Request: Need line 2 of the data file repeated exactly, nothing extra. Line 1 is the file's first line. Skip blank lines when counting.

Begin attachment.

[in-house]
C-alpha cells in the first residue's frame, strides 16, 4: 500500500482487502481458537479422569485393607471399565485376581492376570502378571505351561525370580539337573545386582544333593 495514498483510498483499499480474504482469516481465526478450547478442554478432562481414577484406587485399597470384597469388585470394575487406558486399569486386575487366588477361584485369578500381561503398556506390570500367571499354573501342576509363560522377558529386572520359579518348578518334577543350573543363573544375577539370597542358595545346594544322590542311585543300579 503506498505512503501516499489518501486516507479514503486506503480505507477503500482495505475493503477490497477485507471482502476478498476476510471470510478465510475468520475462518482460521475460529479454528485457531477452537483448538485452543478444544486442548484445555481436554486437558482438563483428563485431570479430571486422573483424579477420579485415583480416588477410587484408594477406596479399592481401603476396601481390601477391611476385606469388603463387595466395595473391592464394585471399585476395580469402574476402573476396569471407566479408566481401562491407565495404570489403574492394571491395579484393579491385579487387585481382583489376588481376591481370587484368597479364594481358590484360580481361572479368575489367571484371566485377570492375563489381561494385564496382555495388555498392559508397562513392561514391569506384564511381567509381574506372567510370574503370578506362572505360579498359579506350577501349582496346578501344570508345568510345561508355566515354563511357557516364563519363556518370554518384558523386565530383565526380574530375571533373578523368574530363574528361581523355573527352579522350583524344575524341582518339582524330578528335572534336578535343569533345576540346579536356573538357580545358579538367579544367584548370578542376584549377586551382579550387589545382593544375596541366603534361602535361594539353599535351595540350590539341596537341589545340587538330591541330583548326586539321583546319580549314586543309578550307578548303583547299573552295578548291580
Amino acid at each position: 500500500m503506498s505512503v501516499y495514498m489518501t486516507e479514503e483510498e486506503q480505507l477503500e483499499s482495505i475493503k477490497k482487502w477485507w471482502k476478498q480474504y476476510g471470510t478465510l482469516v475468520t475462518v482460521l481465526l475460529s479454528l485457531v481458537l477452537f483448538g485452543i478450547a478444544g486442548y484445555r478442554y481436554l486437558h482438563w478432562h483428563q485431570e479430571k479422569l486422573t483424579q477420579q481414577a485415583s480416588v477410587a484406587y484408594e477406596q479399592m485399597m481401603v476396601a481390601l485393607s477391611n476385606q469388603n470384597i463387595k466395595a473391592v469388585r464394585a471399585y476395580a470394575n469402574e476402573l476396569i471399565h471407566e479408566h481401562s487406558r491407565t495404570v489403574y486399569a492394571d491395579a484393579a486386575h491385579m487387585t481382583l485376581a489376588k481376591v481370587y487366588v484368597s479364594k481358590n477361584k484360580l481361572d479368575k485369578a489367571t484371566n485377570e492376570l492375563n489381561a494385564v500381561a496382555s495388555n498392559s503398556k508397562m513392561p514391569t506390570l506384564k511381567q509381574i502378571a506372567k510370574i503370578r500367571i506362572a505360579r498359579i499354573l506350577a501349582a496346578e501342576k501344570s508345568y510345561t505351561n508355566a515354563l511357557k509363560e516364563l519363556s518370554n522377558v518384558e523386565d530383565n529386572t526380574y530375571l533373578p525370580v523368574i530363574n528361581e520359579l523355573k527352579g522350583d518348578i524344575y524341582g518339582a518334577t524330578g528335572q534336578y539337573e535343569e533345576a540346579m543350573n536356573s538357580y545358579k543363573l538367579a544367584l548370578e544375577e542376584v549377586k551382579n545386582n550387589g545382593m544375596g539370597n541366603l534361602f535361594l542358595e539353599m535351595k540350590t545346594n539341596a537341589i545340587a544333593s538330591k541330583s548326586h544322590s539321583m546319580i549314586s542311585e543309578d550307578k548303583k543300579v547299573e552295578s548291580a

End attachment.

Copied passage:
C-alpha cells in the first residue's frame, strides 16, 4: 500500500482487502481458537479422569485393607471399565485376581492376570502378571505351561525370580539337573545386582544333593 495514498483510498483499499480474504482469516481465526478450547478442554478432562481414577484406587485399597470384597469388585470394575487406558486399569486386575487366588477361584485369578500381561503398556506390570500367571499354573501342576509363560522377558529386572520359579518348578518334577543350573543363573544375577539370597542358595545346594544322590542311585543300579 503506498505512503501516499489518501486516507479514503486506503480505507477503500482495505475493503477490497477485507471482502476478498476476510471470510478465510475468520475462518482460521475460529479454528485457531477452537483448538485452543478444544486442548484445555481436554486437558482438563483428563485431570479430571486422573483424579477420579485415583480416588477410587484408594477406596479399592481401603476396601481390601477391611476385606469388603463387595466395595473391592464394585471399585476395580469402574476402573476396569471407566479408566481401562491407565495404570489403574492394571491395579484393579491385579487387585481382583489376588481376591481370587484368597479364594481358590484360580481361572479368575489367571484371566485377570492375563489381561494385564496382555495388555498392559508397562513392561514391569506384564511381567509381574506372567510370574503370578506362572505360579498359579506350577501349582496346578501344570508345568510345561508355566515354563511357557516364563519363556518370554518384558523386565530383565526380574530375571533373578523368574530363574528361581523355573527352579522350583524344575524341582518339582524330578528335572534336578535343569533345576540346579536356573538357580545358579538367579544367584548370578542376584549377586551382579550387589545382593544375596541366603534361602535361594539353599535351595540350590539341596537341589545340587538330591541330583548326586539321583546319580549314586543309578550307578548303583547299573552295578548291580